|Publication number||US6111476 A|
|Application number||US 09/217,058|
|Publication date||Aug 29, 2000|
|Filing date||Dec 21, 1998|
|Priority date||Dec 21, 1998|
|Publication number||09217058, 217058, US 6111476 A, US 6111476A, US-A-6111476, US6111476 A, US6111476A|
|Inventors||John Michael Williamson|
|Original Assignee||Nortel Networks Corporation|
|Export Citation||BiBTeX, EndNote, RefMan|
|Patent Citations (6), Non-Patent Citations (2), Referenced by (41), Classifications (8), Legal Events (10)|
|External Links: USPTO, USPTO Assignment, Espacenet|
The present invention relates to non-contact coupling systems and, more particularly, to systems having a main signal trace and a plurality of couplers with respective lengths of track positioned substantially parallel to the main signal trace.
Modern large-scale telecommunications electronics systems or mainframe computing systems typically comprise shelves of modules for processing, data exchange or memory storage. These modules are interconnected by means of a large printed circuit board (PCB), known as a backplane, placed in the back of a cabinet in which the shelves reside. In a traditional architecture, the individual modules are plugged into the backplane via hardware point-to-multipoint interconnects.
The quest for greater interconnect throughput has resulted in the need for the backplane to carry lines running at upwards of 1 gigabit per second (Gbps). However, at such rates, the use of conventional hardwired interconnects is not feasible due to the fact that they cannot be terminated in the line characteristic impedance. Furthermore, reliability requirements favour isolation among modules so that catastrophic failure of one module does not affect the others.
These ever more demanding requirements of speed and reliability have spawned the development of what are known in the data transmission field as non-contact (or "AC") buses and backplanes, a discussion of which can be found in U.S. Pat. No. 3,619,504 (De Veer et al.), incorporated by reference herein. In a system employing non-contact technology, a main signal trace carries a data signal and a number of substantially identical couplers are placed in a row along the main signal trace.
More specifically, each of the substantially identical couplers has a conductive track of a given length placed in parallel to the main signal trace. As electrical pulses from a signal driver travel along the main signal trace, electric and magnetic fields are induced in the track of each coupler, causing the generation of a backwards pulse in each coupler that is picked up by a respective receiver.
In an ideal non-contact system, the signals being induced in each coupler should have the same strength. However, a fraction of the energy of a data pulse is lost as it couples into each subsequent coupler. Furthermore, at frequencies exceeding 1 GHz loss due to the transmission line itself can be significant. Therefore, the last coupler receives a significantly weaker signal than the first coupler, resulting in a large disparity in the voltages that are received by the receivers connected to the various couplers. The receivers used in current non-contact coupling systems must therefore support a wide dynamic range, inconveniently leading to a high overall system cost.
It is an object of the present invention to mitigate or obviate one or more disadvantages of the prior art.
Therefore, the invention may be summarized according to a first broad aspect as a non-contact coupling system comprising a main signal trace, a signal driver connected to the main signal trace and a plurality of non-contact couplers positioned longitudinally along the main signal trace, each coupler having a respective length of track substantially parallel to the main signal trace. Advantageously, the track of each succeeding coupler is longer than that of the preceding coupler.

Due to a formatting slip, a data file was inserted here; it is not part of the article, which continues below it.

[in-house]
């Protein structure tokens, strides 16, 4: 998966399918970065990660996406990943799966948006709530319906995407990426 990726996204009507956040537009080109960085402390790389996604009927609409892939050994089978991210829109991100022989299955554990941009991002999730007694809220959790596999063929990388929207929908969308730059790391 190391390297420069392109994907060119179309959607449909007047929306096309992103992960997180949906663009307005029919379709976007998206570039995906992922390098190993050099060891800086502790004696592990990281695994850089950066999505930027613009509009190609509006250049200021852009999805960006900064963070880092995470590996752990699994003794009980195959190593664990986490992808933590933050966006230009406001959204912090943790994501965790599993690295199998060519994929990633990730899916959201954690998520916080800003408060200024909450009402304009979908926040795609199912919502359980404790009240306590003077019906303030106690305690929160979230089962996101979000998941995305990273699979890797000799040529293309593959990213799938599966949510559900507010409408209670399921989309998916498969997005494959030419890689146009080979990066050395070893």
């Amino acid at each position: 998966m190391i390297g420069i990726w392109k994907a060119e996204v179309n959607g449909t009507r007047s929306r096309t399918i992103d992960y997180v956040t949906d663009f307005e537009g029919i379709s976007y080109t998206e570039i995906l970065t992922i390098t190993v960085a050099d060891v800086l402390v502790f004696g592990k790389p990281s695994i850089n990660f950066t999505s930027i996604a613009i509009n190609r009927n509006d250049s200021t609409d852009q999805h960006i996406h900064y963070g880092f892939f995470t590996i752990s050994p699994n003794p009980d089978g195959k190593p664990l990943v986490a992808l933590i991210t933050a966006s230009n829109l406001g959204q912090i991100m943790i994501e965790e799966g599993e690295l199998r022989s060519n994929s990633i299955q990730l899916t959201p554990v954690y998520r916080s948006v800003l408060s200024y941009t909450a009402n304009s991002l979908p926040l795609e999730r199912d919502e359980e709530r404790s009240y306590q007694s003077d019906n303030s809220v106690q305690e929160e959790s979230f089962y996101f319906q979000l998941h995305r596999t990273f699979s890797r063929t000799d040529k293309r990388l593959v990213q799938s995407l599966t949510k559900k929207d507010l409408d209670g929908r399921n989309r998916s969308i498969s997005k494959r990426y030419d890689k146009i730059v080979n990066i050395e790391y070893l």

In accordance with a second broad aspect, the invention may be summarized as a non-contact coupling system, comprising elongate conducting means; a plurality of longitudinally positioning non-contact coupling means each having a conductive portion substantially parallel to said conducting means; and transmitting means connected to a first end of the conducting means, for transmitting an electronic signal along said conducting means and inducing a corresponding electronic signal in each of the coupling means; wherein, for each pair of coupling means, the conductive portion of the coupling means located further from the transmitting means is longer than that of the coupling means located closer to the transmitting means.
The invention may be summarized according to a third broad aspect as a method of selecting values for the track lengths, comprising the steps of determining a critical track length for an intermediate one of the plurality of couplers, wherein the pulses induced in the intermediate coupler have an amplitude that depends on the track length of the intermediate coupler for a track length less than the critical track length and wherein the induced pulses have an amplitude that does not depend on the track length of the intermediate coupler for a track length greater than the critical track length; determining the spread among the amplitudes of pulses that would be induced in each of the plurality of couplers if each track length was identical to the critical track length of the intermediate coupler; setting the track length of the coupler farthest the signal driver equal to the critical track length of the intermediate coupler multiplied by a factor that is proportional to the calculated spread; setting the track length of the coupler nearest the signal driver equal to the critical track length of the intermediate coupler divided by a factor that is proportional to the calculated spread; and setting the track length of each remaining coupler to a value greater than the track length of the coupler nearest the signal driver, less than the track length of the coupler farthest the signal driver and representative of the relative position of the coupler.
The invention can be summarized according to a fourth broad aspect as a method of selecting values for the track lengths, comprising the steps of selecting an initial track length for each coupler; determining the spread among the amplitudes of the pulses induced in each of the couplers; and varying the track length of one or more couplers and repeating the step of determining the spread until a sufficiently low value for the spread is obtained.